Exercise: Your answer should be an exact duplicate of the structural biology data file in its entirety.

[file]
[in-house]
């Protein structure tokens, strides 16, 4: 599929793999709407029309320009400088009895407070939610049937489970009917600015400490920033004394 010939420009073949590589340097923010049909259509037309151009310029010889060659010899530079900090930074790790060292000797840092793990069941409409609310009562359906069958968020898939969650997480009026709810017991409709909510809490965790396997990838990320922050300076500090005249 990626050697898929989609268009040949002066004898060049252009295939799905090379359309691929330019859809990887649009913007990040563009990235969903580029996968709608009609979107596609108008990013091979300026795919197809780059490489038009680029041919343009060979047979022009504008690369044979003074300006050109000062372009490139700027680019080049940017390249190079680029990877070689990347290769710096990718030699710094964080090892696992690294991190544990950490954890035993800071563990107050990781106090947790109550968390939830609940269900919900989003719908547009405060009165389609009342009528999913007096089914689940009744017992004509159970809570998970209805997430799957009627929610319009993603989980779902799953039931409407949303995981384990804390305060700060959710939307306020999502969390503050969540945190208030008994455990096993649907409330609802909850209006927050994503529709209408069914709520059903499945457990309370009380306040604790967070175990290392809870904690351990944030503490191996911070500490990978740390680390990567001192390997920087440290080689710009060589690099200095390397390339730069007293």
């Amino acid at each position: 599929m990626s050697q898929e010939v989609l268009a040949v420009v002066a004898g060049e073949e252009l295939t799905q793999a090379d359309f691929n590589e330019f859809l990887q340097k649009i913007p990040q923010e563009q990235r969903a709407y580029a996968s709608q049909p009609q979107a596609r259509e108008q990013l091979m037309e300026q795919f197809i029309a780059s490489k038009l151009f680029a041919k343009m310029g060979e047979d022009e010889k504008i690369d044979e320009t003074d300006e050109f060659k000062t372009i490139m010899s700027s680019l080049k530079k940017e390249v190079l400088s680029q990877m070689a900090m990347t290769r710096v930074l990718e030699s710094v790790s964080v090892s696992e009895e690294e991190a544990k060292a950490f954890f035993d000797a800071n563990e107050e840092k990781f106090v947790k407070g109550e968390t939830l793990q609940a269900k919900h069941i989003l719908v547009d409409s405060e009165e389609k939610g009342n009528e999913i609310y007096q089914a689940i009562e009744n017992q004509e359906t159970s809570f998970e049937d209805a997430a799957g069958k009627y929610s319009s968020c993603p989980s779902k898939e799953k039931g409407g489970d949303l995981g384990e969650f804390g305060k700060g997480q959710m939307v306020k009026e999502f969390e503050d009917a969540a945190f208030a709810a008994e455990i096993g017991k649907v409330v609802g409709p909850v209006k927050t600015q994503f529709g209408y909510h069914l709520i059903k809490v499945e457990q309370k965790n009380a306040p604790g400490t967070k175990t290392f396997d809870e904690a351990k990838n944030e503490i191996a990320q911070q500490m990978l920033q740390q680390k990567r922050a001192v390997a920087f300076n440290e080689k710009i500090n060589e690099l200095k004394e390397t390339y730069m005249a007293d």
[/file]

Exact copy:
[in-house]
């Protein structure tokens, strides 16, 4: 599929793999709407029309320009400088009895407070939610049937489970009917600015400490920033004394 010939420009073949590589340097923010049909259509037309151009310029010889060659010899530079900090930074790790060292000797840092793990069941409409609310009562359906069958968020898939969650997480009026709810017991409709909510809490965790396997990838990320922050300076500090005249 990626050697898929989609268009040949002066004898060049252009295939799905090379359309691929330019859809990887649009913007990040563009990235969903580029996968709608009609979107596609108008990013091979300026795919197809780059490489038009680029041919343009060979047979022009504008690369044979003074300006050109000062372009490139700027680019080049940017390249190079680029990877070689990347290769710096990718030699710094964080090892696992690294991190544990950490954890035993800071563990107050990781106090947790109550968390939830609940269900919900989003719908547009405060009165389609009342009528999913007096089914689940009744017992004509159970809570998970209805997430799957009627929610319009993603989980779902799953039931409407949303995981384990804390305060700060959710939307306020999502969390503050969540945190208030008994455990096993649907409330609802909850209006927050994503529709209408069914709520059903499945457990309370009380306040604790967070175990290392809870904690351990944030503490191996911070500490990978740390680390990567001192390997920087440290080689710009060589690099200095390397390339730069007293």
């Amino acid at each position: 599929m990626s050697q898929e010939v989609l268009a040949v420009v002066a004898g060049e073949e252009l295939t799905q793999a090379d359309f691929n590589e330019f859809l990887q340097k649009i913007p990040q923010e563009q990235r969903a709407y580029a996968s709608q049909p009609q979107a596609r259509e108008q990013l091979m037309e300026q795919f197809i029309a780059s490489k038009l151009f680029a041919k343009m310029g060979e047979d022009e010889k504008i690369d044979e320009t003074d300006e050109f060659k000062t372009i490139m010899s700027s680019l080049k530079k940017e390249v190079l400088s680029q990877m070689a900090m990347t290769r710096v930074l990718e030699s710094v790790s964080v090892s696992e009895e690294e991190a544990k060292a950490f954890f035993d000797a800071n563990e107050e840092k990781f106090v947790k407070g109550e968390t939830l793990q609940a269900k919900h069941i989003l719908v547009d409409s405060e009165e389609k939610g009342n009528e999913i609310y007096q089914a689940i009562e009744n017992q004509e359906t159970s809570f998970e049937d209805a997430a799957g069958k009627y929610s319009s968020c993603p989980s779902k898939e799953k039931g409407g489970d949303l995981g384990e969650f804390g305060k700060g997480q959710m939307v306020k009026e999502f969390e503050d009917a969540a945190f208030a709810a008994e455990i096993g017991k649907v409330v609802g409709p909850v209006k927050t600015q994503f529709g209408y909510h069914l709520i059903k809490v499945e457990q309370k965790n009380a306040p604790g400490t967070k175990t290392f396997d809870e904690a351990k990838n944030e503490i191996a990320q911070q500490m990978l920033q740390q680390k990567r922050a001192v390997a920087f300076n440290e080689k710009i500090n060589e690099l200095k004394e390397t390339y730069m005249a007293d």